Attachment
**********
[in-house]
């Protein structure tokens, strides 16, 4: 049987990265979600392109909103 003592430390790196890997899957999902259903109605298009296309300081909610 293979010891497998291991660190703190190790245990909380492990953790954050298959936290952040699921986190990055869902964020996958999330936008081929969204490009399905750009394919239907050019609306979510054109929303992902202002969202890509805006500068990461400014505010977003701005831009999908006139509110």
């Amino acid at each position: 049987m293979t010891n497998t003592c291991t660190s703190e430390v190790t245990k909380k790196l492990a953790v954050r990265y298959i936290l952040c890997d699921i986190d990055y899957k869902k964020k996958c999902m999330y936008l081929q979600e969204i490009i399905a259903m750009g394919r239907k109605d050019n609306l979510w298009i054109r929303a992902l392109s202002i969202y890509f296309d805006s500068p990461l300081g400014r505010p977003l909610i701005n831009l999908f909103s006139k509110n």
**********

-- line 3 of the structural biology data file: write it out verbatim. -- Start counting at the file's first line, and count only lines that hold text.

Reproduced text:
């Amino acid at each position: 049987m293979t010891n497998t003592c291991t660190s703190e430390v190790t245990k909380k790196l492990a953790v954050r990265y298959i936290l952040c890997d699921i986190d990055y899957k869902k964020k996958c999902m999330y936008l081929q979600e969204i490009i399905a259903m750009g394919r239907k109605d050019n609306l979510w298009i054109r929303a992902l392109s202002i969202y890509f296309d805006s500068p990461l300081g400014r505010p977003l909610i701005n831009l999908f909103s006139k509110n």